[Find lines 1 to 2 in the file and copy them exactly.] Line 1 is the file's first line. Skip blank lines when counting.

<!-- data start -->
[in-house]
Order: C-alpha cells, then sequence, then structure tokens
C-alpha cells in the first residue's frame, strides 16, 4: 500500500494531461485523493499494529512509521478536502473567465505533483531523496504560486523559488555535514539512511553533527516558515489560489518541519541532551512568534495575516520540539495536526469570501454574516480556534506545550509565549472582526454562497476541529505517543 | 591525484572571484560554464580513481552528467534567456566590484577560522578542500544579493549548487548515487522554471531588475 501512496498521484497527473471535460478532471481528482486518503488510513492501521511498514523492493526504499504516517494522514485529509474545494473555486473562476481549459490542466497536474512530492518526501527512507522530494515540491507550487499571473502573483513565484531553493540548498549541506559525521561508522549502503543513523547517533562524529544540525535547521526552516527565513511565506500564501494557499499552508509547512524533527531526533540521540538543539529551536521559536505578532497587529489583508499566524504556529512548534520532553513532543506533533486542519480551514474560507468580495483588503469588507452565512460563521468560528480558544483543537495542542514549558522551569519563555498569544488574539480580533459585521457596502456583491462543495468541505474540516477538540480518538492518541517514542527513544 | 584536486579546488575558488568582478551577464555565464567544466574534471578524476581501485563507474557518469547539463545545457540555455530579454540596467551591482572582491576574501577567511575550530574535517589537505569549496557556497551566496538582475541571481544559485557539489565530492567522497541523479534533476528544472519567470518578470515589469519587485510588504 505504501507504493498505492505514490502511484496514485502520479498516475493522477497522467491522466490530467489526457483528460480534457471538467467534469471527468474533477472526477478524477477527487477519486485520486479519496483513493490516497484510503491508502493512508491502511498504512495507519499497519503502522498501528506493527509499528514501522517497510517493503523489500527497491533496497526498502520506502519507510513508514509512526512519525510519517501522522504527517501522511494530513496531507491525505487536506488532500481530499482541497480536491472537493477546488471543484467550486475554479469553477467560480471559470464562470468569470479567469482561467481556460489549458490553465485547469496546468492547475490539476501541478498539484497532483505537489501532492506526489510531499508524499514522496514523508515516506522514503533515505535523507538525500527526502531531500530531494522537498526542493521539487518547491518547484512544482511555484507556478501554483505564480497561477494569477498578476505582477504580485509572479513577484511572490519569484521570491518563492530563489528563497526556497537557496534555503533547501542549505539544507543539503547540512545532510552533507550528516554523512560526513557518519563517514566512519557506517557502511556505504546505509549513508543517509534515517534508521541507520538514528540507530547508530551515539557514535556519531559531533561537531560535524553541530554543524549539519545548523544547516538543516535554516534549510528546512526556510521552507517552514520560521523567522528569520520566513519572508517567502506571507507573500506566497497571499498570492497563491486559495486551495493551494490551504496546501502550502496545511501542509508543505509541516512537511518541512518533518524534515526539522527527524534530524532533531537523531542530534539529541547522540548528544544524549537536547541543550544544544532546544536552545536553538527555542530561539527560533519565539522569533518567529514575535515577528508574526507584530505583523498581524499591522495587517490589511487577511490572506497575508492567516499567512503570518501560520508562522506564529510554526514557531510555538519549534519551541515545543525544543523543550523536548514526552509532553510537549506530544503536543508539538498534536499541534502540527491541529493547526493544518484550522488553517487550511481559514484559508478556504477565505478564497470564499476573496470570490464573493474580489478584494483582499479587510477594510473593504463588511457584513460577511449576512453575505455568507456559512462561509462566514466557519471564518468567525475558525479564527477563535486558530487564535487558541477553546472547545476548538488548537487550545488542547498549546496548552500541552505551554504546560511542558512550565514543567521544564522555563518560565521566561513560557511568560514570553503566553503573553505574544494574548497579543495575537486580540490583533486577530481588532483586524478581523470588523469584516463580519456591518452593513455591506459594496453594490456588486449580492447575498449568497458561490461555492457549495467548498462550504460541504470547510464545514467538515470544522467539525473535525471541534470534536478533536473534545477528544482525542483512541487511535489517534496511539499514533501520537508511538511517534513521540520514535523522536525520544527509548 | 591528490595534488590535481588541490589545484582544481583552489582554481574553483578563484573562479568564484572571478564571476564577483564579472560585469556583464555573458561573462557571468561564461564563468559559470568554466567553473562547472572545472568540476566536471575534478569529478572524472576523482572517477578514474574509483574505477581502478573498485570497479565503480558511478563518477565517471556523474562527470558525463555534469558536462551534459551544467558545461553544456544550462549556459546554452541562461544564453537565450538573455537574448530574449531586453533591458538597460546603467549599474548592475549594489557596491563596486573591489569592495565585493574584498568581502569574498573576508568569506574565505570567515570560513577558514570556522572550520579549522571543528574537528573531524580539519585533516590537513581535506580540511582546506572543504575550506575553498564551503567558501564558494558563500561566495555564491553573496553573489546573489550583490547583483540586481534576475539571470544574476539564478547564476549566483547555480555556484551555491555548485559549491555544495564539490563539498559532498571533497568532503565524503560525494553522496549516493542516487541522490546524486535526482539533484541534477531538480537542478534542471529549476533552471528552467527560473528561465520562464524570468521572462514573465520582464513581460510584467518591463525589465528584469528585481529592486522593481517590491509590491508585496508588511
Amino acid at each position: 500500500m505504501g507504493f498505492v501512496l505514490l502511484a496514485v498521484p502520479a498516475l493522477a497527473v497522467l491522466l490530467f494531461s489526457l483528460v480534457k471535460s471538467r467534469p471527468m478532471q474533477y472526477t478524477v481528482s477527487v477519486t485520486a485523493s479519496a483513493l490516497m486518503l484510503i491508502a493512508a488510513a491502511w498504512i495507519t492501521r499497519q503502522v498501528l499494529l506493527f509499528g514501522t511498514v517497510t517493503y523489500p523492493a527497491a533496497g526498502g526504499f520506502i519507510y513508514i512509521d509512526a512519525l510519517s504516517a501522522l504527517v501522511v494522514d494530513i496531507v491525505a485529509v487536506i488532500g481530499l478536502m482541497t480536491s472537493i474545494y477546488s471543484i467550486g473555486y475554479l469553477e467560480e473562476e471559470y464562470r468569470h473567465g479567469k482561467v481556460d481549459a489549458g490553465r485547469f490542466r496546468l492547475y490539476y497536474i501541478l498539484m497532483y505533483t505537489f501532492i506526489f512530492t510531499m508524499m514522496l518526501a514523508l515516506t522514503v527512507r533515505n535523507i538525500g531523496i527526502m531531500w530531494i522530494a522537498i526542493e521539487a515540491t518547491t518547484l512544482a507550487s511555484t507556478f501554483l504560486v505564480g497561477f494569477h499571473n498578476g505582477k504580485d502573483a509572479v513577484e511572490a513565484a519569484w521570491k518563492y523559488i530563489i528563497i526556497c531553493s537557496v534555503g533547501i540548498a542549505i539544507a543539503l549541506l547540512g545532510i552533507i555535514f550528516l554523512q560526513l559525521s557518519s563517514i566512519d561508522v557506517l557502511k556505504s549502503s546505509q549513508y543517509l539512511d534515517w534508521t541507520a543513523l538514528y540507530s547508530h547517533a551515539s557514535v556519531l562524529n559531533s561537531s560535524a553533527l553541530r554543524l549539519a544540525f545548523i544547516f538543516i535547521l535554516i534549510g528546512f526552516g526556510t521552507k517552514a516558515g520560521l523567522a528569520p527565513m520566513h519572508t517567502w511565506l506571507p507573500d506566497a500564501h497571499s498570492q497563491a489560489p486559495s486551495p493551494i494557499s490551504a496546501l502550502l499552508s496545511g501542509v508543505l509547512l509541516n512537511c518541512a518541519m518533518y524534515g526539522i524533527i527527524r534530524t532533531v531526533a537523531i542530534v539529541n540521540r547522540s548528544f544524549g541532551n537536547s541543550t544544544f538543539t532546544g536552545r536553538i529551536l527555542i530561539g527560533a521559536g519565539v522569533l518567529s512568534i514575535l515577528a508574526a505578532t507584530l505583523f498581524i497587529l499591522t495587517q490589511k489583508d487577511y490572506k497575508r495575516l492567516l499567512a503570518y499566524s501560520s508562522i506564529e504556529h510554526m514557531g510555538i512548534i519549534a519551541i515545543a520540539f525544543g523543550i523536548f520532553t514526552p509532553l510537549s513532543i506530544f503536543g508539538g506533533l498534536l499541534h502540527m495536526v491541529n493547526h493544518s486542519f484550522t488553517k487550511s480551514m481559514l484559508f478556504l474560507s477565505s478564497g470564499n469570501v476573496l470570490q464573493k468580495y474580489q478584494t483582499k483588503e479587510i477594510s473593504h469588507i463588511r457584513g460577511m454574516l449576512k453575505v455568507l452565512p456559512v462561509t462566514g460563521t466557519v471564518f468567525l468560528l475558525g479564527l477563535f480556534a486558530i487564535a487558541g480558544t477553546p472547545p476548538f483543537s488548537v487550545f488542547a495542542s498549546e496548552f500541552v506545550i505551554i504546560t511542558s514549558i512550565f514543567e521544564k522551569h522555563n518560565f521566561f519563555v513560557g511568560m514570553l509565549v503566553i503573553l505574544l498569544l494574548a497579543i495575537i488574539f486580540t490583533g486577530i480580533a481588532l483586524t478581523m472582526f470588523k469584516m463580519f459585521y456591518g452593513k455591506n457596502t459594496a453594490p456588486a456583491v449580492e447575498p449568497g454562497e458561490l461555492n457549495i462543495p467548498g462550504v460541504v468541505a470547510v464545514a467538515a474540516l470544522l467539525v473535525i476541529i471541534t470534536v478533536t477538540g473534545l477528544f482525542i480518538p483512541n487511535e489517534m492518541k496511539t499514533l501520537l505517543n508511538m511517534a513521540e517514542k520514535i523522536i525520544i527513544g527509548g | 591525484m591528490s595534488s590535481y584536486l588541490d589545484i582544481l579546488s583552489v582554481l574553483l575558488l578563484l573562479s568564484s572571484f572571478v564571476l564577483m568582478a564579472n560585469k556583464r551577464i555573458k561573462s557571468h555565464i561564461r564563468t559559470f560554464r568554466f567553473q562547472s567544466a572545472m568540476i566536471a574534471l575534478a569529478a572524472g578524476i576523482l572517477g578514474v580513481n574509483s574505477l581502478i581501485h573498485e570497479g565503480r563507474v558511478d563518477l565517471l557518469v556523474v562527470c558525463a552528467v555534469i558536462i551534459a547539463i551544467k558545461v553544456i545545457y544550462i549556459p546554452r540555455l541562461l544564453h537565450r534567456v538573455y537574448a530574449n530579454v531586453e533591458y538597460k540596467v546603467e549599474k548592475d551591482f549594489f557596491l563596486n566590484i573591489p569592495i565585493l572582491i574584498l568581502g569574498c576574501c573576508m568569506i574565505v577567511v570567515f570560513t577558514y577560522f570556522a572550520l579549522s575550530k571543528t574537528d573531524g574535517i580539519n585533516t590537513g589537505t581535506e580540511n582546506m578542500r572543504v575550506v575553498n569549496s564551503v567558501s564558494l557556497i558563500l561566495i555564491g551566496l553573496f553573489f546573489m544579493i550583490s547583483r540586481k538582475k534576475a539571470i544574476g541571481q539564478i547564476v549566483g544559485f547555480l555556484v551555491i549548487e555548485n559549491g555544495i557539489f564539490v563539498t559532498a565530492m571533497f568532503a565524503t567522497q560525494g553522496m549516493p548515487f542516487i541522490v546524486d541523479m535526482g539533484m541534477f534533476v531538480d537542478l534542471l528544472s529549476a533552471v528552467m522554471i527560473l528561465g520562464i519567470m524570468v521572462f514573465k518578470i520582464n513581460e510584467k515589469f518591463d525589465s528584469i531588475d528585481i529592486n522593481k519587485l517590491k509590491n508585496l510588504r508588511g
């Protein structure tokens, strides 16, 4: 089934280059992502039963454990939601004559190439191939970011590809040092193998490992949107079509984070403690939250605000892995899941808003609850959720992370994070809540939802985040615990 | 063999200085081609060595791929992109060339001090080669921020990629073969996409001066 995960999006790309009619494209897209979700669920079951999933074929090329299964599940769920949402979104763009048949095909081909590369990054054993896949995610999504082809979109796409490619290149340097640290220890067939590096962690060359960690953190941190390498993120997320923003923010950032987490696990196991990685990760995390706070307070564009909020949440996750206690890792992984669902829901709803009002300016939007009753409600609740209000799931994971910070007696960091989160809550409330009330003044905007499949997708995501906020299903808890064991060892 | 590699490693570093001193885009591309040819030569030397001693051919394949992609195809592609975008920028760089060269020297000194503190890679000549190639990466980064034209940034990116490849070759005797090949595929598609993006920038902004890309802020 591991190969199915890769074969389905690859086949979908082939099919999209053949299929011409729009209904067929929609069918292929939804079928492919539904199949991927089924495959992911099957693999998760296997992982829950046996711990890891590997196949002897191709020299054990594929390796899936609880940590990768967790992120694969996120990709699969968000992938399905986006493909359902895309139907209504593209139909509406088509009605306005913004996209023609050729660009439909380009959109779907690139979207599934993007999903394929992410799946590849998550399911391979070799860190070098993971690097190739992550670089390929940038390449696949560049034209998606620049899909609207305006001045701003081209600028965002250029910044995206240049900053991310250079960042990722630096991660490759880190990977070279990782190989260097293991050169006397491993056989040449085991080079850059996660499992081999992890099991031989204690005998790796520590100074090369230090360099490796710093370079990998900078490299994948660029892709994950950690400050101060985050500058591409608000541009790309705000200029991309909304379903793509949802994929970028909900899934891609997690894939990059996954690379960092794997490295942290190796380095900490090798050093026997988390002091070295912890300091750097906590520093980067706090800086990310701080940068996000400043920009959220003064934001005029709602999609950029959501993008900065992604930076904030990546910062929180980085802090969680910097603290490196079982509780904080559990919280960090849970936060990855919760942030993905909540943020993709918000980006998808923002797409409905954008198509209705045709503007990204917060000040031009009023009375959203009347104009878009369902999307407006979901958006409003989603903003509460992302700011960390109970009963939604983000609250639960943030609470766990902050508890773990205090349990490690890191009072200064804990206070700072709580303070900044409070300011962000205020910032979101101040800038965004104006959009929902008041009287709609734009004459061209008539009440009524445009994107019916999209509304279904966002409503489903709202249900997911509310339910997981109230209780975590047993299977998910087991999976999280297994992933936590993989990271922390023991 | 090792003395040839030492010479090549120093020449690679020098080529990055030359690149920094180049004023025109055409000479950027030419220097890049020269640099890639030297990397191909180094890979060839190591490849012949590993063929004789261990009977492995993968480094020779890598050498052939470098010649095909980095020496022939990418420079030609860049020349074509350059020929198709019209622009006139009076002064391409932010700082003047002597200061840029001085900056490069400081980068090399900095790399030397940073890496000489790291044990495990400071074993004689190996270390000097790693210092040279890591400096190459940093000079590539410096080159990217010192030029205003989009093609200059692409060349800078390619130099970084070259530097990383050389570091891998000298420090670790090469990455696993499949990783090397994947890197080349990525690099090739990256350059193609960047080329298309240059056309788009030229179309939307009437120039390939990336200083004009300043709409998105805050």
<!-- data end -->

[in-house]
Order: C-alpha cells, then sequence, then structure tokens